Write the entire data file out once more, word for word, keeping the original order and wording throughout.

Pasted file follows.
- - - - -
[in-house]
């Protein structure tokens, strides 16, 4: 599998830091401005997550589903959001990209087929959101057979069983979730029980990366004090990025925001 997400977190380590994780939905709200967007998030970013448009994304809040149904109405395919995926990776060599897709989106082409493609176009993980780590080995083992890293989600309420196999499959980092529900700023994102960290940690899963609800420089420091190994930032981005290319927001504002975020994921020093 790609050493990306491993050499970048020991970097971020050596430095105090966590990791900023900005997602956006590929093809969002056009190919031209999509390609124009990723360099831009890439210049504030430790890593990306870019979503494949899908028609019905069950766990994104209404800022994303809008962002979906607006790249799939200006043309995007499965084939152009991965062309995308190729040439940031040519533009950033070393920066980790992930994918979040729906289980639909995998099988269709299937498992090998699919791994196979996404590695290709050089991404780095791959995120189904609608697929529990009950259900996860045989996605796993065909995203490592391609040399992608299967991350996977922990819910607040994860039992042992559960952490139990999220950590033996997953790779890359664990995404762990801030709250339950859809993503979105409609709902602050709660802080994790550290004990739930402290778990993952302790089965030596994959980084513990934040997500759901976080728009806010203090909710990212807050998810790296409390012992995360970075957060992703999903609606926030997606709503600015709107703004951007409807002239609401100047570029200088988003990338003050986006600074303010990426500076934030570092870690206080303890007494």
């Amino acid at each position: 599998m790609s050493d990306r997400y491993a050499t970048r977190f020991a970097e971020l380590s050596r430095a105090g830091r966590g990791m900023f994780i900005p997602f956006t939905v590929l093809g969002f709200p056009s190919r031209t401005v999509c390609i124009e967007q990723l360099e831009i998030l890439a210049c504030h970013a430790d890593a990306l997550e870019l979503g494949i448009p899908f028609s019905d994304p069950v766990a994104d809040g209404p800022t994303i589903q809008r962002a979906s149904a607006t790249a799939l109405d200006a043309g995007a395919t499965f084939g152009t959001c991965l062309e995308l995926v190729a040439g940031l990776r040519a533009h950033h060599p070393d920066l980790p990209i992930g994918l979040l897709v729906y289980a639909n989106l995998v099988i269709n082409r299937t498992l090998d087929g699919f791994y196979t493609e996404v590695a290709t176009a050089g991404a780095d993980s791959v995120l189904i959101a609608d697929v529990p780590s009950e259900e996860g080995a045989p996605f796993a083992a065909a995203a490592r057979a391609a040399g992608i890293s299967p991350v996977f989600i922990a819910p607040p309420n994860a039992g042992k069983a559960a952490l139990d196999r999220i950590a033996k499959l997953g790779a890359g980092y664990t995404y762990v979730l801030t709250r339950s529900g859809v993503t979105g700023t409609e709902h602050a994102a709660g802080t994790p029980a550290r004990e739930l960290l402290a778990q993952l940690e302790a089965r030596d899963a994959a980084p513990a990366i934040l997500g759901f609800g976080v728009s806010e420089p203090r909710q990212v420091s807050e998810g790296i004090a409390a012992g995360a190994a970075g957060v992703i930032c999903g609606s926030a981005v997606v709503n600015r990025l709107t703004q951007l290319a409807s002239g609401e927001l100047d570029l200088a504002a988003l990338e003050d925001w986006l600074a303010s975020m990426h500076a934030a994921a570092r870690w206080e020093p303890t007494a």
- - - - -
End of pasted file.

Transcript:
[in-house]
């Protein structure tokens, strides 16, 4: 599998830091401005997550589903959001990209087929959101057979069983979730029980990366004090990025925001 997400977190380590994780939905709200967007998030970013448009994304809040149904109405395919995926990776060599897709989106082409493609176009993980780590080995083992890293989600309420196999499959980092529900700023994102960290940690899963609800420089420091190994930032981005290319927001504002975020994921020093 790609050493990306491993050499970048020991970097971020050596430095105090966590990791900023900005997602956006590929093809969002056009190919031209999509390609124009990723360099831009890439210049504030430790890593990306870019979503494949899908028609019905069950766990994104209404800022994303809008962002979906607006790249799939200006043309995007499965084939152009991965062309995308190729040439940031040519533009950033070393920066980790992930994918979040729906289980639909995998099988269709299937498992090998699919791994196979996404590695290709050089991404780095791959995120189904609608697929529990009950259900996860045989996605796993065909995203490592391609040399992608299967991350996977922990819910607040994860039992042992559960952490139990999220950590033996997953790779890359664990995404762990801030709250339950859809993503979105409609709902602050709660802080994790550290004990739930402290778990993952302790089965030596994959980084513990934040997500759901976080728009806010203090909710990212807050998810790296409390012992995360970075957060992703999903609606926030997606709503600015709107703004951007409807002239609401100047570029200088988003990338003050986006600074303010990426500076934030570092870690206080303890007494």
């Amino acid at each position: 599998m790609s050493d990306r997400y491993a050499t970048r977190f020991a970097e971020l380590s050596r430095a105090g830091r966590g990791m900023f994780i900005p997602f956006t939905v590929l093809g969002f709200p056009s190919r031209t401005v999509c390609i124009e967007q990723l360099e831009i998030l890439a210049c504030h970013a430790d890593a990306l997550e870019l979503g494949i448009p899908f028609s019905d994304p069950v766990a994104d809040g209404p800022t994303i589903q809008r962002a979906s149904a607006t790249a799939l109405d200006a043309g995007a395919t499965f084939g152009t959001c991965l062309e995308l995926v190729a040439g940031l990776r040519a533009h950033h060599p070393d920066l980790p990209i992930g994918l979040l897709v729906y289980a639909n989106l995998v099988i269709n082409r299937t498992l090998d087929g699919f791994y196979t493609e996404v590695a290709t176009a050089g991404a780095d993980s791959v995120l189904i959101a609608d697929v529990p780590s009950e259900e996860g080995a045989p996605f796993a083992a065909a995203a490592r057979a391609a040399g992608i890293s299967p991350v996977f989600i922990a819910p607040p309420n994860a039992g042992k069983a559960a952490l139990d196999r999220i950590a033996k499959l997953g790779a890359g980092y664990t995404y762990v979730l801030t709250r339950s529900g859809v993503t979105g700023t409609e709902h602050a994102a709660g802080t994790p029980a550290r004990e739930l960290l402290a778990q993952l940690e302790a089965r030596d899963a994959a980084p513990a990366i934040l997500g759901f609800g976080v728009s806010e420089p203090r909710q990212v420091s807050e998810g790296i004090a409390a012992g995360a190994a970075g957060v992703i930032c999903g609606s926030a981005v997606v709503n600015r990025l709107t703004q951007l290319a409807s002239g609401e927001l100047d570029l200088a504002a988003l990338e003050d925001w986006l600074a303010s975020m990426h500076a934030a994921a570092r870690w206080e020093p303890t007494a």